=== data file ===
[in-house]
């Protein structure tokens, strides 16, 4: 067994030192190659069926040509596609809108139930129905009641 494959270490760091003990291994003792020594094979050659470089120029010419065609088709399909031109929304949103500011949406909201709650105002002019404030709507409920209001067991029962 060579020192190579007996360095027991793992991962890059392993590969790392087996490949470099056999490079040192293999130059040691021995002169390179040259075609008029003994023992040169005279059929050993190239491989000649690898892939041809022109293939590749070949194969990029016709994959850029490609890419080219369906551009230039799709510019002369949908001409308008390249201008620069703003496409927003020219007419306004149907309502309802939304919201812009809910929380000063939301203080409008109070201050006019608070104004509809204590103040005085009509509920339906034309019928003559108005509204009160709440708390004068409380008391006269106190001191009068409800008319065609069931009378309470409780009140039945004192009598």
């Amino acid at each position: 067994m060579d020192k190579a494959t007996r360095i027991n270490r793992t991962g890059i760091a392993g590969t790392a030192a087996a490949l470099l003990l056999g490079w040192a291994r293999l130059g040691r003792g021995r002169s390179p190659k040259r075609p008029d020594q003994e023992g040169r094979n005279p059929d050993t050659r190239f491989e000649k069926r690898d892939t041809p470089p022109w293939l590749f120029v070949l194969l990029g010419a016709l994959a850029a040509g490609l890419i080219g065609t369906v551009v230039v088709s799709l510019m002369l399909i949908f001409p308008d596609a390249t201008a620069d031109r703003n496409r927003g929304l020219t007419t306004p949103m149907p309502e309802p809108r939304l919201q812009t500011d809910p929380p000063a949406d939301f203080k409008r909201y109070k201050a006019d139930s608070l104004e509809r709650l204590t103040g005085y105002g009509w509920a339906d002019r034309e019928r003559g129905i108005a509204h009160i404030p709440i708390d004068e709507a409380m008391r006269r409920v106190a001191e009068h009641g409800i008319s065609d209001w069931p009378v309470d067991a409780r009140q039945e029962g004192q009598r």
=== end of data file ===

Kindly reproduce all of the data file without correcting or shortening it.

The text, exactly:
[in-house]
């Protein structure tokens, strides 16, 4: 067994030192190659069926040509596609809108139930129905009641 494959270490760091003990291994003792020594094979050659470089120029010419065609088709399909031109929304949103500011949406909201709650105002002019404030709507409920209001067991029962 060579020192190579007996360095027991793992991962890059392993590969790392087996490949470099056999490079040192293999130059040691021995002169390179040259075609008029003994023992040169005279059929050993190239491989000649690898892939041809022109293939590749070949194969990029016709994959850029490609890419080219369906551009230039799709510019002369949908001409308008390249201008620069703003496409927003020219007419306004149907309502309802939304919201812009809910929380000063939301203080409008109070201050006019608070104004509809204590103040005085009509509920339906034309019928003559108005509204009160709440708390004068409380008391006269106190001191009068409800008319065609069931009378309470409780009140039945004192009598």
């Amino acid at each position: 067994m060579d020192k190579a494959t007996r360095i027991n270490r793992t991962g890059i760091a392993g590969t790392a030192a087996a490949l470099l003990l056999g490079w040192a291994r293999l130059g040691r003792g021995r002169s390179p190659k040259r075609p008029d020594q003994e023992g040169r094979n005279p059929d050993t050659r190239f491989e000649k069926r690898d892939t041809p470089p022109w293939l590749f120029v070949l194969l990029g010419a016709l994959a850029a040509g490609l890419i080219g065609t369906v551009v230039v088709s799709l510019m002369l399909i949908f001409p308008d596609a390249t201008a620069d031109r703003n496409r927003g929304l020219t007419t306004p949103m149907p309502e309802p809108r939304l919201q812009t500011d809910p929380p000063a949406d939301f203080k409008r909201y109070k201050a006019d139930s608070l104004e509809r709650l204590t103040g005085y105002g009509w509920a339906d002019r034309e019928r003559g129905i108005a509204h009160i404030p709440i708390d004068e709507a409380m008391r006269r409920v106190a001191e009068h009641g409800i008319s065609d209001w069931p009378v309470d067991a409780r009140q039945e029962g004192q009598r």